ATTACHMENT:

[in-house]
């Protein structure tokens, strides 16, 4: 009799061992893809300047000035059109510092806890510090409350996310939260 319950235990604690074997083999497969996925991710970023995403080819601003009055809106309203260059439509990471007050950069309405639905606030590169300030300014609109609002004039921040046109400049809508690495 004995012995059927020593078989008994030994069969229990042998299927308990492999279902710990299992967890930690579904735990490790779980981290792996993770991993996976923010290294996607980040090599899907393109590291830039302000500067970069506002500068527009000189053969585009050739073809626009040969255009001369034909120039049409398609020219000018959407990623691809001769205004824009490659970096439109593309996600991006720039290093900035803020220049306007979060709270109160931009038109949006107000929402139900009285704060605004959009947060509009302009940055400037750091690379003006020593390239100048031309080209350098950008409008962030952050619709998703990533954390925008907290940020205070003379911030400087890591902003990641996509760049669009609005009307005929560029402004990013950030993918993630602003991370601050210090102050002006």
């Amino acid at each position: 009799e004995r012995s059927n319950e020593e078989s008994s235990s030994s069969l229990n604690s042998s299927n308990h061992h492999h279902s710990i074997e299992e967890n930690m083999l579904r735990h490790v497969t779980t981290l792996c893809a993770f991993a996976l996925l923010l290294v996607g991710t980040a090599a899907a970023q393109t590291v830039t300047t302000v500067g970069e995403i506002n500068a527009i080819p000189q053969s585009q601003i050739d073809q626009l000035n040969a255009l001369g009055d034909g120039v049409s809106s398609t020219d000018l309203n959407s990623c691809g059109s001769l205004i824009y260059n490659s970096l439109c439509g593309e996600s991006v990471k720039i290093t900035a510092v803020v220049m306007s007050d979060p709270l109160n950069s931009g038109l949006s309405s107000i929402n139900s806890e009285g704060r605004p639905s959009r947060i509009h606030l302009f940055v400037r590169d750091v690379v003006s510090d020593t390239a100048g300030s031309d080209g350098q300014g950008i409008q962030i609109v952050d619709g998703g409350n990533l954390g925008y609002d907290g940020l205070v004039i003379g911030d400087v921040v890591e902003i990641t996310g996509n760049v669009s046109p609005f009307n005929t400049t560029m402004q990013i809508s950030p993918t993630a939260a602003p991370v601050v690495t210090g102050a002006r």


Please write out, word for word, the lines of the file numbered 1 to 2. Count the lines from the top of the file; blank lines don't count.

[in-house]
């Protein structure tokens, strides 16, 4: 009799061992893809300047000035059109510092806890510090409350996310939260 319950235990604690074997083999497969996925991710970023995403080819601003009055809106309203260059439509990471007050950069309405639905606030590169300030300014609109609002004039921040046109400049809508690495 004995012995059927020593078989008994030994069969229990042998299927308990492999279902710990299992967890930690579904735990490790779980981290792996993770991993996976923010290294996607980040090599899907393109590291830039302000500067970069506002500068527009000189053969585009050739073809626009040969255009001369034909120039049409398609020219000018959407990623691809001769205004824009490659970096439109593309996600991006720039290093900035803020220049306007979060709270109160931009038109949006107000929402139900009285704060605004959009947060509009302009940055400037750091690379003006020593390239100048031309080209350098950008409008962030952050619709998703990533954390925008907290940020205070003379911030400087890591902003990641996509760049669009609005009307005929560029402004990013950030993918993630602003991370601050210090102050002006």